Self Managed Super Funds

Self managed super funds ("SMSF") are very popular and any proprietor of a business ought to consider it at some stage. Contributions to a super fund are compulsory on behalf of employees but not for the self employed who need to fend for themselves and make their own arrangements for their future in retirement.

It is important to do some research before deciding a self managed fund is best for you. You can choose as an alternative to simply make contributions to an independently managed fund. The Australian Taxation Office advises 20 percent of all super assets are in SMSFs, with well over 300,000 such funds and growing at a rapid pace of over 2,500 new funds a month. Clearly, there must be great advantages and benefits associated with SMSFs that are attracting a significant number of people to set up their own SMSFs. An overview of SMSF requirements may assist you in deciding whether to join the movement. The question then is do you have the time, knowledge and inclination to be personally supervising your investments?

A SMSF is established by a trust deed and must have four members or less, with each member being a trustee and no trustee receives payment for their services. As a trustee you are ultimately responsible for the running of your fund and must meet the regulatory and administrative obligations imposed on super funds. There are heavy penalties and fines for trustees who do not do so. That means complying with the Superannuation Industry (Supervision) Act 1993 and regulations, and the income tax, GST, PAYG and reasonable benefit limits requirements.

When running a fund a trustee must meet what is called the sole purpose test; that is the fund must be maintained only for the purpose of providing benefits in retirement to members. An activity which gives a benefit to a member prior to retirement is a breach of the Act unless it falls within other ancillary purposes as prescribed by legislation. For example a property purchased by a SMSF could not be occupied by a member of the SMSF. Nor could your SMSF buy a painting as an investment and hang it on your wall. There has been a significant increase in SMSFs audit activities by the ATO to ensure that trustees are operating their funds properly and this trend appears to continue as more SMSFs are set up.

Any investments must also conform to an investment strategy which is considered, recorded and implemented and regularly reviewed. Trustees will arrive at a strategy having considered goals, the risks involved in certain investments and the diversification of investments desirable for the SMSF. Strategy can and should change with review where appropriate to continue to meet members retirement requirements. An obvious reason would be that as a member approaches retirement the investment strategy would be inclined to become more conservative as the time left to recover from a bad investment diminishes.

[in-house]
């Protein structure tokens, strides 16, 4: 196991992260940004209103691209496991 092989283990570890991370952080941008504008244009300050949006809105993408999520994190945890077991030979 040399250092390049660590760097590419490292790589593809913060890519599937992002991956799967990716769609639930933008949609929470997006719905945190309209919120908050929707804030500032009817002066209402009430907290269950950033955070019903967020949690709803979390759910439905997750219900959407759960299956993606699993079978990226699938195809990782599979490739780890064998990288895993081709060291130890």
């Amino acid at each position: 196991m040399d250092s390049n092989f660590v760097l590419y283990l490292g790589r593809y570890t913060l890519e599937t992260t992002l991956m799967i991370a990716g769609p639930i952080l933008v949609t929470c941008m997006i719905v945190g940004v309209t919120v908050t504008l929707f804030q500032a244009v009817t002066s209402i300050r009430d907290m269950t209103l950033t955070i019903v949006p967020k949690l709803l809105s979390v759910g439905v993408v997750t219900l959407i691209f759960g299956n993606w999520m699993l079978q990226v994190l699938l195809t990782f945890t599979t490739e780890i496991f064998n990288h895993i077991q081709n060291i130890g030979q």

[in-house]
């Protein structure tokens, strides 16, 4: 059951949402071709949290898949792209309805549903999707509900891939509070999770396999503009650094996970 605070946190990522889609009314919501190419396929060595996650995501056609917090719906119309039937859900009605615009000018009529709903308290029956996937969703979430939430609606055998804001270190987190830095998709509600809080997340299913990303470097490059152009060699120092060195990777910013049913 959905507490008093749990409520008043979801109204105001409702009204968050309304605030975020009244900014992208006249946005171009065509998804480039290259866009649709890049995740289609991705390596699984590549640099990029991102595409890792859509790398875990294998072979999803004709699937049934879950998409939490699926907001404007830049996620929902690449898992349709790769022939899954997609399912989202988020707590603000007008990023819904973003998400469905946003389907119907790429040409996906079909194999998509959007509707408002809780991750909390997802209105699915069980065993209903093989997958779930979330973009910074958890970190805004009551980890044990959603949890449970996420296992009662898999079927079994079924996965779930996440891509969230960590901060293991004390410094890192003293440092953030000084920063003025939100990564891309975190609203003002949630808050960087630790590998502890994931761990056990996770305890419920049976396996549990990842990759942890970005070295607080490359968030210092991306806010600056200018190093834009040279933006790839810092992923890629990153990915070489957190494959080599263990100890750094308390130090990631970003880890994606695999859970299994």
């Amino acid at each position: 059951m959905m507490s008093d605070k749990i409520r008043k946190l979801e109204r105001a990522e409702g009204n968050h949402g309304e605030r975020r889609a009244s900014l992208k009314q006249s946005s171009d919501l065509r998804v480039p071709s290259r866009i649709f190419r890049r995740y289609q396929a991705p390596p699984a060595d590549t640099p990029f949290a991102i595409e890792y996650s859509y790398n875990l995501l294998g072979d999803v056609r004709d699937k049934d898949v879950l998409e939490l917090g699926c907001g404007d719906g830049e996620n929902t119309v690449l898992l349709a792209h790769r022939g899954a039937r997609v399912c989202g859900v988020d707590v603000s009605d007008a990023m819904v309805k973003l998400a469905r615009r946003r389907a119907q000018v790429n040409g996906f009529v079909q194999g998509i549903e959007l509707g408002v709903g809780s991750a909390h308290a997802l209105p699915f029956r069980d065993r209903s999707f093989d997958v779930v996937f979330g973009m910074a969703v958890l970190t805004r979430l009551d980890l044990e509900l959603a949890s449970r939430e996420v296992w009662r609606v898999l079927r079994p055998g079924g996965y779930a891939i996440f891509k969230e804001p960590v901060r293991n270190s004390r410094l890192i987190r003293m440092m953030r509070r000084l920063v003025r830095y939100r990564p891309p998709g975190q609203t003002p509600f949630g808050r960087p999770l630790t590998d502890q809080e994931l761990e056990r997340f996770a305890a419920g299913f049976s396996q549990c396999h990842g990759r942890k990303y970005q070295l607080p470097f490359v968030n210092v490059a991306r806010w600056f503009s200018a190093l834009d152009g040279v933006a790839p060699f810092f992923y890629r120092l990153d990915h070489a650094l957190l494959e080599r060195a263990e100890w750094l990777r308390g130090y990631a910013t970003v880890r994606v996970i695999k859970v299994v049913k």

Proper record keeping of fund decisions and activities is essential both for accounting and tax purposes as well as regulatory responsibilities.

It would be good practice to:

    • Keep minutes of investment considerations and decisions (and their compliance with superannuation laws);
    • Record all transactions;
    • Keep annual operating and financial statements.


    • Throw out documents even after returns have been lodged;
    • Fail to create necessary documentation.

Rules require that accounting records be kept for five years and administrative records for ten years.

Other fundamentals are:

    • Keep your super fund money and assets separate from your own;
    • Never use super funds for your own or business purposes;
    • Don’t lend super fund money or assets to members or their relatives;
    • Don’t have your super fund borrow money;
    • Don’t acquire assets from a related party (unless permitted by law);
    • Buy and sell assets on the market and at market value (all transactions must be on a commercial and arms length basis).

Trustees of a super fund are required to have an approved auditor to audit the operations of the fund each year and file an income tax return. The cost of administering a fund can therefore be considerable. This means, unless one can achieve economy of scale with sufficient capital in the fund, the SMSF option may be more expensive than other superannuation options.

There are many advantages of running you own SMSF, and provided that you are not daunted by documentation, like the idea of controlling your own destiny, have a genuine desire to create a fund for your future and are willing to research and determine appropriate investments then a SMSF may be for you.

A final note of caution:

Beware of schemes, particularly those offering ways and means of accessing funds before retirement- these are simply illegal and not workable and the ATO in the last few months has moved to close these schemes. With the complexities of running SMSFss, coupled with potential benefits that could be generated through SMSFs, it is essential that you seek advice from an appropriately licensed person with SMSFs expertise.

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For enquiries or more information regarding this article please contact Taylor and Scott at Taylor & Scott.

DISCLAIMER: This article was provided purely for your information only and you should check other information sources before taking any action based on this article. Neither the author nor Legal Access Services Pty Ltd makes any warranty as to the quality or currency of the information contained in the above article.